“Level of IL-6 predicts respiratory failure in hospitalized symptomatic COVID-19 patients“, a higher level of interleukin-6 is predictive of greater risk of respiratory failure, (1) and Vitamin C reduces IL-6: “Vitamin C blocks vascular dysfunction and release of interleukin-6.” (2)
The Vitamin C Infusion therapy has had minimal adverse reactions in studies with the use of it in addition to standard chemotherapy treatments for patients with cancer, (3), or for patients with sepsis which is similar problem to an excess production of cytokines due to an infection. (Fowler 2014) It is given with thiamine, a B vitamin, which is also water soluble. (Protocol used in China for Vitamin C Infusion IV treatment)
Both nutrients may be needed in greater quantity due to the infection process so it isn’t normal health – the RDAs – Recommended Daily Allowances or DRIs – Daily Recommended Intake amounts for nutrients are for normal health, not guidance for illness or chronic conditions that may affect nutrient balance.
Vitamin C also helps prevent capillary breakdown and risk of easy bruising or blood clots (Tyml, 2017) which have been found to be part of the risk for more severe lung symptoms and respiratory failure with CoV-19 infection. (farid_jalali/pdf) Some of the questions brought up in that pdf are answered in this video update: Roger Seheult, MD, Coronavirus Pandemic Update 37: The ACE-2 Receptor – The Doorway to COVID-19 (ACE Inhibitors & ARBs). March 16, 2020, MedCram.com, (youtu.be/1vZDVbqRhyM), which I included in this post along with foods that might help digestive symptoms associated with COVID19.
Life or death, essential nutrients are called essential for a reason – essential for life.
Home, self-care could include a variety of vitamin C rich foods. Vitamin C helps the immune system fight infection. Good sources include: cabbage, tomatoes, green peppers, broccoli, asparagus, peas, kale, & citrus, strawberries, kiwi, papayas, cantaloupe, and many other foods. (Vit C Fact Sheet)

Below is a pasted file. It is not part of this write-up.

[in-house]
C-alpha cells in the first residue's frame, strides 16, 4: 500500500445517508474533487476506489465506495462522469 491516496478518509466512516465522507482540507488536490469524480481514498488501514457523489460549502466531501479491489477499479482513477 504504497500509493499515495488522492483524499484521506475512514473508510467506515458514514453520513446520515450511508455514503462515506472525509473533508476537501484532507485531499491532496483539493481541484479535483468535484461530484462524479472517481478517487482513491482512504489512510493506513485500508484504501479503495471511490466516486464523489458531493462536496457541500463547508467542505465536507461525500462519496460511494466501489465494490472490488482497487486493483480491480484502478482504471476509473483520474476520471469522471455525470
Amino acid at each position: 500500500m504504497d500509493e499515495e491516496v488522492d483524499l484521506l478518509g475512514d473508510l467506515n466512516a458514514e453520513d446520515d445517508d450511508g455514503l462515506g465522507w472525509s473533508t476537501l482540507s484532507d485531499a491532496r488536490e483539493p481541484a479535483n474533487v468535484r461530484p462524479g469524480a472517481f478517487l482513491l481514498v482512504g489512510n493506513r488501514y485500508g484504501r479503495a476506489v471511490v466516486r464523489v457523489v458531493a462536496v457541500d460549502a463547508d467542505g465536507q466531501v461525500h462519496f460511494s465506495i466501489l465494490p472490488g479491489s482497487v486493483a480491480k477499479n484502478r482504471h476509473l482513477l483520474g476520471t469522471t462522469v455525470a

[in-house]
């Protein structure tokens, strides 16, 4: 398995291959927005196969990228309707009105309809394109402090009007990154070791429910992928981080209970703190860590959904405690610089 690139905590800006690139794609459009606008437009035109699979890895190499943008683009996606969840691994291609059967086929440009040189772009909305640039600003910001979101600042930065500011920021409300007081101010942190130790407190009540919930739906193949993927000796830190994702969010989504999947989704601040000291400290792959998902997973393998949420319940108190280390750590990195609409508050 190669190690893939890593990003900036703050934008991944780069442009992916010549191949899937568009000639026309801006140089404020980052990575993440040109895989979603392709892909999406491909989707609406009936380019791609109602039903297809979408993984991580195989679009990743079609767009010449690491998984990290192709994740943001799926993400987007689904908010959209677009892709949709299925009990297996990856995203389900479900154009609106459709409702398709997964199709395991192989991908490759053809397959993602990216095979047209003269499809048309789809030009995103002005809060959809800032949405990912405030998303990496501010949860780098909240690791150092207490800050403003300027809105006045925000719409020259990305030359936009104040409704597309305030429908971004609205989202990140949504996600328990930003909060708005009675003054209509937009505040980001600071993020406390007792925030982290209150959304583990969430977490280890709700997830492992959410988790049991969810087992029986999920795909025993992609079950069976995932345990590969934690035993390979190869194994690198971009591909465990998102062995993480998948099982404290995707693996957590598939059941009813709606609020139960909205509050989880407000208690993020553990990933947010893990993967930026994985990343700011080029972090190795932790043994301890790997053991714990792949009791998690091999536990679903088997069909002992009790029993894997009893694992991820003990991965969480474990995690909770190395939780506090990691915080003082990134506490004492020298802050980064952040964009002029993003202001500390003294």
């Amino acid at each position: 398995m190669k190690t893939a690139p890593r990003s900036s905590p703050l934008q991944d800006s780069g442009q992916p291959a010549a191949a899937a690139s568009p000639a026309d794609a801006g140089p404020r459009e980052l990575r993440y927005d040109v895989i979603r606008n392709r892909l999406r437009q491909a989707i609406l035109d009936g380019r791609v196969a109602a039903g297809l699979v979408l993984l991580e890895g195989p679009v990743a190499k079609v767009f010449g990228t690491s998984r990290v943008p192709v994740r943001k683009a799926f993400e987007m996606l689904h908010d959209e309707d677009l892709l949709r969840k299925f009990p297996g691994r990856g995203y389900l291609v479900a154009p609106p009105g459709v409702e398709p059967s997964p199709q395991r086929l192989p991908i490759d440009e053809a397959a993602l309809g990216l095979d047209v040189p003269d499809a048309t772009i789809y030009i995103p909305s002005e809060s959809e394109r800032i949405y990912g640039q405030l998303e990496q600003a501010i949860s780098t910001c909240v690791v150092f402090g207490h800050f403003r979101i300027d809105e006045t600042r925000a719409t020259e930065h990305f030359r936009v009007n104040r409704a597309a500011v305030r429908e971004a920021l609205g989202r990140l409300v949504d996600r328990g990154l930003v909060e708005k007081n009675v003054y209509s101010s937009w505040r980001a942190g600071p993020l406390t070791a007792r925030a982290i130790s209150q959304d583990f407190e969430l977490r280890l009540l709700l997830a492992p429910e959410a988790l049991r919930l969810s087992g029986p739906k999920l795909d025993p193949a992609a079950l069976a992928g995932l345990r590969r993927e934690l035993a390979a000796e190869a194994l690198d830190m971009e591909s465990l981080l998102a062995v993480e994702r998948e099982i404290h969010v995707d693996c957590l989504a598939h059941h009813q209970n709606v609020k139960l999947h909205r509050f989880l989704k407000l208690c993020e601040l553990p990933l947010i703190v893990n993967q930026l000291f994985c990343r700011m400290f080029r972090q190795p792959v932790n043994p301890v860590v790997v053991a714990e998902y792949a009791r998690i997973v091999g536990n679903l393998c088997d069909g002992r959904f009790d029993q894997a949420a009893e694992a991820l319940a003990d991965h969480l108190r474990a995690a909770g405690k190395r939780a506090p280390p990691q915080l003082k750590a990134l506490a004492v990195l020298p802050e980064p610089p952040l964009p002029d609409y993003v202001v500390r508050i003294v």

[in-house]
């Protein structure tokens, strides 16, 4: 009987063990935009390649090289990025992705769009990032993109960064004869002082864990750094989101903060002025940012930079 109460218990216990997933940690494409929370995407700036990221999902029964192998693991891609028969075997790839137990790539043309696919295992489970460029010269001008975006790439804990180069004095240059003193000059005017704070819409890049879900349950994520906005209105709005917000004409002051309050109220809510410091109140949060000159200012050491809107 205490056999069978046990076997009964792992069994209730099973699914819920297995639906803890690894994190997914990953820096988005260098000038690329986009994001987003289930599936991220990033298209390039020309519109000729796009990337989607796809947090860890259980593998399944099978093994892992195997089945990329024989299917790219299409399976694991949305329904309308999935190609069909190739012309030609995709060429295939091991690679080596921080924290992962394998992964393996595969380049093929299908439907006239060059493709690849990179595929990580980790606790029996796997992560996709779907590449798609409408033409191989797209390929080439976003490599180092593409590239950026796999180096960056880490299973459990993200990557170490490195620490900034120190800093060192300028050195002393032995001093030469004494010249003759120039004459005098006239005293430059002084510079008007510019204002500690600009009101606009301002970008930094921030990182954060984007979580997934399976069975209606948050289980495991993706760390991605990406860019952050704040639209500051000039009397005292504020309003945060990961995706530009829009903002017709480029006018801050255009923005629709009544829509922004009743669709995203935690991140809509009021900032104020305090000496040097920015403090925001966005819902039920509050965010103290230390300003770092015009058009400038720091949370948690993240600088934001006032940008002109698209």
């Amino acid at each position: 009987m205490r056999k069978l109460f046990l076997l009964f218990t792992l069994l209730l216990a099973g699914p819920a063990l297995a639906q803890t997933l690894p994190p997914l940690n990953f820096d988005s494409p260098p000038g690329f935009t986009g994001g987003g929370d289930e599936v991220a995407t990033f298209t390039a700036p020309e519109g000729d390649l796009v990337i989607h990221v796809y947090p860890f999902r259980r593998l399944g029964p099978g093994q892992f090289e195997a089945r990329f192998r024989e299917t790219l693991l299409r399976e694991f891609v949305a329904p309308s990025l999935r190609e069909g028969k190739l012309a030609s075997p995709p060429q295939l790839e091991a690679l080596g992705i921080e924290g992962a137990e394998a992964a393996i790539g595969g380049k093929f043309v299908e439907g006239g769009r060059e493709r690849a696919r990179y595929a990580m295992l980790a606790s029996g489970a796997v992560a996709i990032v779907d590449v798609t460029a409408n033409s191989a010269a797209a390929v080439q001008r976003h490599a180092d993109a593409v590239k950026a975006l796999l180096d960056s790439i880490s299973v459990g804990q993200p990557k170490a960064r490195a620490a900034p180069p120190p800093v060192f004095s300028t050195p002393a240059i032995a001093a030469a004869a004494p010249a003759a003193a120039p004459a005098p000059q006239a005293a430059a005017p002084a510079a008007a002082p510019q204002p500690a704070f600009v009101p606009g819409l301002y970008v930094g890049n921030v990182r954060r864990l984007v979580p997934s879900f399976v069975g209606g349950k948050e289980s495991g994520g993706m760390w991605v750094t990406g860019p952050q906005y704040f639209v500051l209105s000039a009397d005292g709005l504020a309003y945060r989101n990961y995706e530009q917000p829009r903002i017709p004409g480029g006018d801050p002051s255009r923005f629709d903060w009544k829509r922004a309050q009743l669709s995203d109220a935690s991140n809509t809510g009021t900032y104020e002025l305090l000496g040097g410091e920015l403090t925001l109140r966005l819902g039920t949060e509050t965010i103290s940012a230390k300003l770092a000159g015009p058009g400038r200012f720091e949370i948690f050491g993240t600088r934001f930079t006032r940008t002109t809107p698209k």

Use of the citrus peel can more than double the amount of vitamin C compared to using only the fruit wedges, (nourishingjoy.com/Vit C Powder), and it provides many other beneficial flavonoids, see recent post). The pithy white part of the peel is mild compared to the outer zest and can be eaten along with the orange slices and the zest could be dried and powdered to add to other foods (after cooking, add it at the table) or made into an orange marmalade type sauce to add to salad dressing or for use in baking, (recipe post). Heating with lower temperatures can help preserve more vitamin C content than higher heat.
Cytokine Storm Syndrome & Vitamin C Infusion, — webinar for medical professionals.
The webinar is now available as a video that can be viewed at any time, see the website: isom.ca. The Vitamin C Infusion technique is being used for COVID19 patients in a large hospital chain in New York, based on the improved survival rate seen in Shanghai China, (NYPost)
An over-reaction of the immune system called Cytokine Storm Syndrome or sepsis shock can be the cause of death from COVID-19 infection rather than the breathing problems and pneumonia symptoms. Some people may be more genetically at risk of having the inflammatory over-production of cytokines. (Cytokine Storm Syndrome/genetics) They are involved in killing infected cells but an excess can cause organ failure and lead to death. Intravenous Vitamin C Infusion can be safe and nontoxic for treating sepsis shock (Fowler 2014) and may improve survival rates (ScienceDaily) and is a strategy that was used in Wuhan, China for COVID-19 patients. (Video update by Dr. Cheng) (Clinical Trial/Peng) (Protocol used in China for Vitamin C Infusion IV treatment)